Although his shooting percentages have hovered around League average, the 6-foot-5 wing has embraced the role he knows he’s suited for best: knocking down open corner threes and of course, playing his signature, lockdown perimeter defense.

Bazemore, equipped with a 7-foot wingspan, quick instincts and basketball savvy to bother opposing scorers and jump passing lanes, ranks No. 13 among 129 qualified shooting guards in Defensive Real Plus/Minus (1.53) in 2019-20, per In three of the last five seasons, he placed in the 90th percentile or better in both steal and block rate at his position, according to Cleaning the Glass.

Bazemore has swiped at least one ball in a career-best 13 consecutive games – seven with the Kings – a streak that includes four games with double-digit steals.

Among guards, only the Spurs’ Derrick White and Sixers’ Matisse Thybulle have more multi-block games this season than Bazemore (six), who enjoys few plays more than the chase-down swat on an unsuspecting opponent. If an opposing player expects an easy, breakaway dunk with Bazemore gaining ground, he’d better think twice.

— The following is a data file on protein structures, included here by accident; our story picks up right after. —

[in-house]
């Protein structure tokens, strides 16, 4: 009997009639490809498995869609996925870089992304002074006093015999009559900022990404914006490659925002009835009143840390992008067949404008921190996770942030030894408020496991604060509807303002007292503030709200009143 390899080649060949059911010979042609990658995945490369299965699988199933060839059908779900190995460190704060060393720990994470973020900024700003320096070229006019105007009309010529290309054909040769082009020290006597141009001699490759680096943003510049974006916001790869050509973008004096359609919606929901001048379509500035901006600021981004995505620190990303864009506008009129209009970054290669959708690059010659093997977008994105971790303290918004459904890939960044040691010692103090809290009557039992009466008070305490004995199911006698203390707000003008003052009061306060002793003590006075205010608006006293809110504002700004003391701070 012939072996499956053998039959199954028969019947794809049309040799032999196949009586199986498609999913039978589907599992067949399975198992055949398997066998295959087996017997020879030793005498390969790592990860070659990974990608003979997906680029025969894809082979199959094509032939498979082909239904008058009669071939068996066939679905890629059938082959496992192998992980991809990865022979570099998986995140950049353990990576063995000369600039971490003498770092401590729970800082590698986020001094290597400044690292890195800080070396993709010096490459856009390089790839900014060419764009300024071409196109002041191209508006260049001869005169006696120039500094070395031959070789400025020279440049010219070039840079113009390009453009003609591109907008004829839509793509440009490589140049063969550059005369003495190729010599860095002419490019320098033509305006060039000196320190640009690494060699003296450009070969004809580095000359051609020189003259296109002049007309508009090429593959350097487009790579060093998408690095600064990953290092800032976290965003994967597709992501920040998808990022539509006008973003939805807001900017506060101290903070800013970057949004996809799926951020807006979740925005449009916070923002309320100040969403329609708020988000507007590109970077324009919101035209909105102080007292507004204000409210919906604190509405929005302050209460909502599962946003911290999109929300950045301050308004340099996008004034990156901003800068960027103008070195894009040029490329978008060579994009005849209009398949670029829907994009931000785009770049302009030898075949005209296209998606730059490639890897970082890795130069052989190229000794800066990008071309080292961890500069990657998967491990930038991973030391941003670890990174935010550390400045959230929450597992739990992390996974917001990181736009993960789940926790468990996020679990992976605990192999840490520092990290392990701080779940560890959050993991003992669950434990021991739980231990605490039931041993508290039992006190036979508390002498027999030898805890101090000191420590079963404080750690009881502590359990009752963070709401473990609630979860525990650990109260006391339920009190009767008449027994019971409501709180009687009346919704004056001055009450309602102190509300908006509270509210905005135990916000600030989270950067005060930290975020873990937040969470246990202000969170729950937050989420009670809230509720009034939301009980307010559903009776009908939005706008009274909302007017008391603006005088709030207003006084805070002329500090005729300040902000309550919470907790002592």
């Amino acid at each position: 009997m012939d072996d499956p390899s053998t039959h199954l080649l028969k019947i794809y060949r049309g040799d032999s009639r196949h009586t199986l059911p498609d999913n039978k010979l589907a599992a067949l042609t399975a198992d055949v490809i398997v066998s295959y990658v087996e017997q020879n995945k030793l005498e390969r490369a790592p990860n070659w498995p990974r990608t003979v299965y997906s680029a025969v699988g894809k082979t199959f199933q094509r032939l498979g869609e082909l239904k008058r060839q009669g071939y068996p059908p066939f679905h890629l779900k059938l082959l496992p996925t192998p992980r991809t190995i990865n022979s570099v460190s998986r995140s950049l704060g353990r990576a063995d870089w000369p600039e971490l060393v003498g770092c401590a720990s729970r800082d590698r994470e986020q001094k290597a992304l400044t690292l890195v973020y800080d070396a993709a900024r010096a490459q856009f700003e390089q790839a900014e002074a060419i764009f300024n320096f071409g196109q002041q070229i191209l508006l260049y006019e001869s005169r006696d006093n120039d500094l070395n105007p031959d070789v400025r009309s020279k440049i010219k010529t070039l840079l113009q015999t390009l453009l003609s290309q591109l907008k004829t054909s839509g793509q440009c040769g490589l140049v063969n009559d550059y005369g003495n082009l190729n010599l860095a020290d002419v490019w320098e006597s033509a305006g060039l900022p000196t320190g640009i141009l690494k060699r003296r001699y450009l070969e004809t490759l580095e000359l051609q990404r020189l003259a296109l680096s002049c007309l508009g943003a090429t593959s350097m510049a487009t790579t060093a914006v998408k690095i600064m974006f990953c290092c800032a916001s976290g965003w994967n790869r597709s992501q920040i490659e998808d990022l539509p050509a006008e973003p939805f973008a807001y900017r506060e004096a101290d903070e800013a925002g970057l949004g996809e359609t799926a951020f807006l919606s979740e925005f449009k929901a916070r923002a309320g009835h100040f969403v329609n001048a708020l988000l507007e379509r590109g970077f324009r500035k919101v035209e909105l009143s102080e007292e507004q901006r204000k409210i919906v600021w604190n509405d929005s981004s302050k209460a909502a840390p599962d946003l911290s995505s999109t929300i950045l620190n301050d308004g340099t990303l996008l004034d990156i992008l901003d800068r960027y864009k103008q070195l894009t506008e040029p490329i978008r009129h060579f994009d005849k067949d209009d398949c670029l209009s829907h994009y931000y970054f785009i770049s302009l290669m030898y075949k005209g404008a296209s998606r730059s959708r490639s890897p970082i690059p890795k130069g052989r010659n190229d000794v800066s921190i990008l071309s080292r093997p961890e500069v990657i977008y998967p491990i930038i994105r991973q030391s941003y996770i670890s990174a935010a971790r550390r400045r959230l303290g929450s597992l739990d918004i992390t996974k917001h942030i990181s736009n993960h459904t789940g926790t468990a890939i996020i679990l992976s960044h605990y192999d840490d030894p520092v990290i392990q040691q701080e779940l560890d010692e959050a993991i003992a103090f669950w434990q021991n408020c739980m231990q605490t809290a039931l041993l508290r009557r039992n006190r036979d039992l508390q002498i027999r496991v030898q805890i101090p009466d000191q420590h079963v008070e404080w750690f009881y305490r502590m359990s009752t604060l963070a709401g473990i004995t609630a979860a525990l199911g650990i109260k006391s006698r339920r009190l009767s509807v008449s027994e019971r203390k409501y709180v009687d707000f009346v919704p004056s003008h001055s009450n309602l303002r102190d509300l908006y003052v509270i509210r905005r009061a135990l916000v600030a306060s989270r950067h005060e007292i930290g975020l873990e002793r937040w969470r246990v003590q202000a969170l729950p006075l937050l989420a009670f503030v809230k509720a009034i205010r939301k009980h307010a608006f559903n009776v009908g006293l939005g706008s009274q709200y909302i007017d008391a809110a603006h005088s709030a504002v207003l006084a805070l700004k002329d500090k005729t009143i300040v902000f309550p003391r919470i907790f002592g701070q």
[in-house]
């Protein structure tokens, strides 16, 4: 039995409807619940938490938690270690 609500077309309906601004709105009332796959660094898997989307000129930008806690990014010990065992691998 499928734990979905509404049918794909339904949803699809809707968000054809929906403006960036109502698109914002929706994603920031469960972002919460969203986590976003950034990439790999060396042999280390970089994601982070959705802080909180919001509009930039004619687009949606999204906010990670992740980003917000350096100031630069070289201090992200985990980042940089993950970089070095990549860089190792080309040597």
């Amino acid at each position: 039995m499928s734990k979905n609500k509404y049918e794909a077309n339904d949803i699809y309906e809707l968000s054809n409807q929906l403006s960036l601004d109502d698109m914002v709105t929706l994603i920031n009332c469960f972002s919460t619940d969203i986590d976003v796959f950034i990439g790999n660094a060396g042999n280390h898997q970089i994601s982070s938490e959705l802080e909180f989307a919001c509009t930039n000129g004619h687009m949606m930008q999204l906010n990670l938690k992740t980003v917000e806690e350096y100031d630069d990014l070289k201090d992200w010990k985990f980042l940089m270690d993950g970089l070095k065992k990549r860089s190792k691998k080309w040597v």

Many times, his impact doesn’t show up on the traditional stat sheet, like when he attaches to opposing wings and keeps them off the scoreboard or fights for a loose ball between two defenders. Of all players with at least 1,000 minutes this season, Bazemore is tied with Clippers All-Star Kawhi Leonard for No. 5 in deflections per 36 minutes (4.1), and contests more shots (9.7) than all but five guards, per

With Bazemore on the floor, Portland’s defense allowed 7.0 fewer points per 100 possessions, a differential that ranks in the 93rd percentile, per Cleaning the Glass, and held opponents to a 50.2-percent effective field goal percentage (87th).

No. 26 kept his longstanding habit of active film watching, and as a result, he says, gained an intuitive understanding of player tendencies. When matched up against him, opponents are shooting 2.9 percent worse than their cumulative season averages, according to

“It’s about understanding who they are, what they like and your game plan,” he said. “Coaches do a great job nowadays of giving you a pretty thorough game plan and as long as you know where your guy is going to be, you kind of learn how to funnel that guy to the help (defense) and make it tough for them.”